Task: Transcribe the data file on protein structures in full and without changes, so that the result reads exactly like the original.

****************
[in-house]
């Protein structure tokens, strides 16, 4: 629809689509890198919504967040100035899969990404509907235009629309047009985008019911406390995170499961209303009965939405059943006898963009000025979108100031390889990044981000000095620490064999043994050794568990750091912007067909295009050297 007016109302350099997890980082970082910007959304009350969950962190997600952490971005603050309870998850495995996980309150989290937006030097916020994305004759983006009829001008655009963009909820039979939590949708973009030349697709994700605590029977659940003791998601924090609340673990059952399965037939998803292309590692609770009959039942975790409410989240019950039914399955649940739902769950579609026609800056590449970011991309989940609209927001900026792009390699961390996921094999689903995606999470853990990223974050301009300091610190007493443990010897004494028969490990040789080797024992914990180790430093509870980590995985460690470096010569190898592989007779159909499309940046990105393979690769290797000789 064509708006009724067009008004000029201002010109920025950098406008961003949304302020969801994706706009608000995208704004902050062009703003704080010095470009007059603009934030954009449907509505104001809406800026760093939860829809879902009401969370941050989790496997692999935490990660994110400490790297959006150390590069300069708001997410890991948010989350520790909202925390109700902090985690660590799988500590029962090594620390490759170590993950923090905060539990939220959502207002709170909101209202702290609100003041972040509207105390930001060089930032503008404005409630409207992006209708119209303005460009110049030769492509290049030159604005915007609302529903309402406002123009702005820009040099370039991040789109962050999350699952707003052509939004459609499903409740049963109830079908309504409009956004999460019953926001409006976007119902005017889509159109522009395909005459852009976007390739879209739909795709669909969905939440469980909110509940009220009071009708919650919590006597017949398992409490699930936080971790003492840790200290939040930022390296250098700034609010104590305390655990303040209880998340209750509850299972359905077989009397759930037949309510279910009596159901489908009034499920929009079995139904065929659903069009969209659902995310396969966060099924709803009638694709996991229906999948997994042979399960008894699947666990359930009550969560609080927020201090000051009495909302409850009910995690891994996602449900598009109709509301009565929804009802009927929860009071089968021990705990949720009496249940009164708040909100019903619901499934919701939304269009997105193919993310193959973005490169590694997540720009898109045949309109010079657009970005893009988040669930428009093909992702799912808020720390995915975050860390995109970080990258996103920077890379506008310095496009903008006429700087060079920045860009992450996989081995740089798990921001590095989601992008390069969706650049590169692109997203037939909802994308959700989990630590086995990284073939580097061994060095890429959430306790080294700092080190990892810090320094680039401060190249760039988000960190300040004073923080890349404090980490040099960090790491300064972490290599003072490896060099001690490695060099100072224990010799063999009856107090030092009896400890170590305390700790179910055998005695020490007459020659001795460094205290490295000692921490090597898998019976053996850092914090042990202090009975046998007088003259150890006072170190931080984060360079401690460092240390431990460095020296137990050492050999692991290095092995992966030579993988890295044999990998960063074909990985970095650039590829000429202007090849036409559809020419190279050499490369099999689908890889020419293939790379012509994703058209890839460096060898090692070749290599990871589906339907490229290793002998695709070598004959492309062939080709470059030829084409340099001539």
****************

[in-house]
């Protein structure tokens, strides 16, 4: 629809689509890198919504967040100035899969990404509907235009629309047009985008019911406390995170499961209303009965939405059943006898963009000025979108100031390889990044981000000095620490064999043994050794568990750091912007067909295009050297 007016109302350099997890980082970082910007959304009350969950962190997600952490971005603050309870998850495995996980309150989290937006030097916020994305004759983006009829001008655009963009909820039979939590949708973009030349697709994700605590029977659940003791998601924090609340673990059952399965037939998803292309590692609770009959039942975790409410989240019950039914399955649940739902769950579609026609800056590449970011991309989940609209927001900026792009390699961390996921094999689903995606999470853990990223974050301009300091610190007493443990010897004494028969490990040789080797024992914990180790430093509870980590995985460690470096010569190898592989007779159909499309940046990105393979690769290797000789 064509708006009724067009008004000029201002010109920025950098406008961003949304302020969801994706706009608000995208704004902050062009703003704080010095470009007059603009934030954009449907509505104001809406800026760093939860829809879902009401969370941050989790496997692999935490990660994110400490790297959006150390590069300069708001997410890991948010989350520790909202925390109700902090985690660590799988500590029962090594620390490759170590993950923090905060539990939220959502207002709170909101209202702290609100003041972040509207105390930001060089930032503008404005409630409207992006209708119209303005460009110049030769492509290049030159604005915007609302529903309402406002123009702005820009040099370039991040789109962050999350699952707003052509939004459609499903409740049963109830079908309504409009956004999460019953926001409006976007119902005017889509159109522009395909005459852009976007390739879209739909795709669909969905939440469980909110509940009220009071009708919650919590006597017949398992409490699930936080971790003492840790200290939040930022390296250098700034609010104590305390655990303040209880998340209750509850299972359905077989009397759930037949309510279910009596159901489908009034499920929009079995139904065929659903069009969209659902995310396969966060099924709803009638694709996991229906999948997994042979399960008894699947666990359930009550969560609080927020201090000051009495909302409850009910995690891994996602449900598009109709509301009565929804009802009927929860009071089968021990705990949720009496249940009164708040909100019903619901499934919701939304269009997105193919993310193959973005490169590694997540720009898109045949309109010079657009970005893009988040669930428009093909992702799912808020720390995915975050860390995109970080990258996103920077890379506008310095496009903008006429700087060079920045860009992450996989081995740089798990921001590095989601992008390069969706650049590169692109997203037939909802994308959700989990630590086995990284073939580097061994060095890429959430306790080294700092080190990892810090320094680039401060190249760039988000960190300040004073923080890349404090980490040099960090790491300064972490290599003072490896060099001690490695060099100072224990010799063999009856107090030092009896400890170590305390700790179910055998005695020490007459020659001795460094205290490295000692921490090597898998019976053996850092914090042990202090009975046998007088003259150890006072170190931080984060360079401690460092240390431990460095020296137990050492050999692991290095092995992966030579993988890295044999990998960063074909990985970095650039590829000429202007090849036409559809020419190279050499490369099999689908890889020419293939790379012509994703058209890839460096060898090692070749290599990871589906339907490229290793002998695709070598004959492309062939080709470059030829084409340099001539």